If you’re a runner, knowing good advice from the bad can be tough. To help you clear some of the confusion, learn which running myths research doesn’t quite support so can focus on the right thing.
MYTH #1: RUNNING ON GRASS AND DIRT IS BETTER FOR YOUR KNEES
It’s a common belief that running on a softer surface can help save your joints compared to running on harder surfaces like the sidewalk or road. While it might seem like this makes sense since a softer surface gives more, research suggests this is not necessarily the case.
What makes the difference is running on a trail versus a route where your stride isn’t forced to change. Changes in your stride, which you’re forced to do on a trail, can prevent running injuries caused by repetitive motion, help to develop strength and improve lower-body mobility.
MYTH #2: ALWAYS STRETCH PRIOR TO A RUN
Getting your muscles loose and ready to run before a workout seems like a good idea. However, stretching cold muscles before a workout isn’t the way to go. In fact, studies show that stretching before a run can actually slow you down rather than speed you up and won’t necessarily keep you from getting injured.
Instead, it’s better practice to stretch during long periods of inactivity (like sitting at your desk) and after a run when your muscles are more pliable. Prior to your run, a short 5–10 minute warmup does more to get you loose and prevent injury before you begin the main portion of your workout than stretching cold muscles.
MYTH #3: BAREFOOT RUNNING PREVENTS INJURIES
After Christopher McDougall’s “Born to Run,” barefoot running was promoted as the cure all for common running injuries. And while there is some truth to developing a more efficient stride and a better foot strike, a recent study in the British Journal of Sports Medicine shows similar injury rates among barefoot and shod runners despite significantly less mileage run by the barefoot group.
While minimalism can be used as a training tool, barefoot running isn’t for everyone — and for some runners, it could make an injury more likely.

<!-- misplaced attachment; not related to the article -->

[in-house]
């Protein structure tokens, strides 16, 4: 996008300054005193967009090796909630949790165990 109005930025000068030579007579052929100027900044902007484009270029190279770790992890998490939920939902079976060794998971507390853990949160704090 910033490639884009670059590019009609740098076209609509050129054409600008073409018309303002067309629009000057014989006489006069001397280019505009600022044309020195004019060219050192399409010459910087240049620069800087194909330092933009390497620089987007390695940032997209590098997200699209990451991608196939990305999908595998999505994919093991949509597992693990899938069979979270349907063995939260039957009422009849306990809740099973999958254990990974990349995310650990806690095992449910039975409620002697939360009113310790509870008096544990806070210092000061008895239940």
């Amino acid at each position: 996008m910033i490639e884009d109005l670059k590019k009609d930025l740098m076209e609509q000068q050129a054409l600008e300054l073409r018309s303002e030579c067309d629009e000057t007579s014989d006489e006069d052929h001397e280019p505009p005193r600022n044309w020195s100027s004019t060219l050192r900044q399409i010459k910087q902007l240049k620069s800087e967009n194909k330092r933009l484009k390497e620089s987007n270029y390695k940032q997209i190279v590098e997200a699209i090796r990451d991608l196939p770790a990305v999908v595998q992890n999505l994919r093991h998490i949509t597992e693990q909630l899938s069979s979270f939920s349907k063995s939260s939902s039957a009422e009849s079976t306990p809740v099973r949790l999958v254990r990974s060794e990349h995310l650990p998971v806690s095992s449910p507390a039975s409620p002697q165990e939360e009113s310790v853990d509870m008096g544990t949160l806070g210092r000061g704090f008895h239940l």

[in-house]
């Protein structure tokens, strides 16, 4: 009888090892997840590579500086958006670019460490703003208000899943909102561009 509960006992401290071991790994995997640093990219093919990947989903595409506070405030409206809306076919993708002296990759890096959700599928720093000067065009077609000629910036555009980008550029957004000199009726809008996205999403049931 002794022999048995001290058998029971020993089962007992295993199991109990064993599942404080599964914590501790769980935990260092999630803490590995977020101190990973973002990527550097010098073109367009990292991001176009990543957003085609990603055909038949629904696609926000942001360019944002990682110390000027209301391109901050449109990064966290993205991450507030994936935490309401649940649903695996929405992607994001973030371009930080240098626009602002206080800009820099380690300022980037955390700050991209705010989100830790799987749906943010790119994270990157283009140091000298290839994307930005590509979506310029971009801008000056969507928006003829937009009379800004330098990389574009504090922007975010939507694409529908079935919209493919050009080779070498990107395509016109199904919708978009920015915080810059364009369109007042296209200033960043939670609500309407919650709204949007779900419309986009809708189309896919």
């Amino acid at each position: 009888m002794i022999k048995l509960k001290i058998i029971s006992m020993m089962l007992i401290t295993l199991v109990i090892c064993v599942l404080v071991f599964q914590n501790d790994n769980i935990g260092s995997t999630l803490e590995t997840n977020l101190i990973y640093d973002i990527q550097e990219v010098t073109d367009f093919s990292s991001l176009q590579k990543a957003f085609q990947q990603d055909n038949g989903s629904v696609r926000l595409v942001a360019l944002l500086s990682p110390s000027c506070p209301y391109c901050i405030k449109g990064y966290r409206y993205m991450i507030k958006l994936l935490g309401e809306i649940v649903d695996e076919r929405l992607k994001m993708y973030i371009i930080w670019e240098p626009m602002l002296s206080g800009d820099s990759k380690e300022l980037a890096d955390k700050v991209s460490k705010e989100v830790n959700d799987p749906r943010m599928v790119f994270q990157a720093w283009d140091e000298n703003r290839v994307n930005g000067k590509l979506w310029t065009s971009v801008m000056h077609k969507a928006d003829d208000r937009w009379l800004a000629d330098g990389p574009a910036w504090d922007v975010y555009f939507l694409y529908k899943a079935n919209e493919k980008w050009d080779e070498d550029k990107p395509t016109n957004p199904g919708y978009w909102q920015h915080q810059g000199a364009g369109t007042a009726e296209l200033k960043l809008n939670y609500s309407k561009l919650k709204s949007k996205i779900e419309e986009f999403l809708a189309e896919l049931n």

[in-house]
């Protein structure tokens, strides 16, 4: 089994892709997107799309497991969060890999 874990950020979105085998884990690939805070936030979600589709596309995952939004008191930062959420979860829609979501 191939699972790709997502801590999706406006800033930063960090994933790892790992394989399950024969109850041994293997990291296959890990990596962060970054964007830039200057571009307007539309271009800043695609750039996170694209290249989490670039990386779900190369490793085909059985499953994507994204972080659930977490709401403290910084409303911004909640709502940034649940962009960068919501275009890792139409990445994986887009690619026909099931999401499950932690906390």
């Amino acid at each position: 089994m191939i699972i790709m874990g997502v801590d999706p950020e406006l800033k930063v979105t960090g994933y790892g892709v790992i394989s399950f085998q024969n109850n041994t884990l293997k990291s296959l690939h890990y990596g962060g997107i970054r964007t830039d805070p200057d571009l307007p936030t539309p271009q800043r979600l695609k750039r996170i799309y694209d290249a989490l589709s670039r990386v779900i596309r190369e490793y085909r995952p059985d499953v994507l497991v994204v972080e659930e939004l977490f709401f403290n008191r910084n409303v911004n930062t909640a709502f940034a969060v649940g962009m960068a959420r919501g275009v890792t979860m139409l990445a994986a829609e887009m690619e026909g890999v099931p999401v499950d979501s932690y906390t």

MYTH #4: ALWAYS REHYDRATE WITH SPORTS DRINKS
Electrolytes and sodium lost through sweat are often replenished with sports drinks, though it isn’t always the best practice. If you’re running in hot and humid weather or for more than one hour, a sports drink can be a good idea.
However, for those of us running an hour or less, the extra calories and high sugar content in most sports drinks can do more harm than good. Because of this, it’s best to only use sports drinks during high-intensity exercise for long durations and when conditions are extreme.
MYTH #5: STRIKING WITH YOUR HEEL IS BAD
One theory that has gained traction is that heel striking causes more injuries. While overstriding may indeed be bad for the hips and knees, striking with the heel isn’t necessarily a bad thing — and in fact, most marathoners do.
It’s true that forefoot and midfoot striking is a more efficient form of running, which is why it’s utilized by most elite sprinters and distance runners. But as far as injuries go, research indicates there is little difference between running-related injuries when runners with forefoot and heel contact points, though forefoot strikers did show a greater risk for developing patellofemoral pain syndrome (PFPS).
MYTH #6: YOU SHOULD CARB LOAD THE NIGHT BEFORE A RACE
For a long time, consuming large amounts of carbohydrates the night before a race was thought to be the way to go to maximize performance. However, carb-loading has shown to only be beneficial for distances greater than the half-marathon — and only if it’s done strategically.
Instead of stuffing yourself with as much spaghetti as you can tolerate (which can potentially cause GI distress), studies show a more efficient way to carb load is to gradually increase your intake during weeks leading up to your event.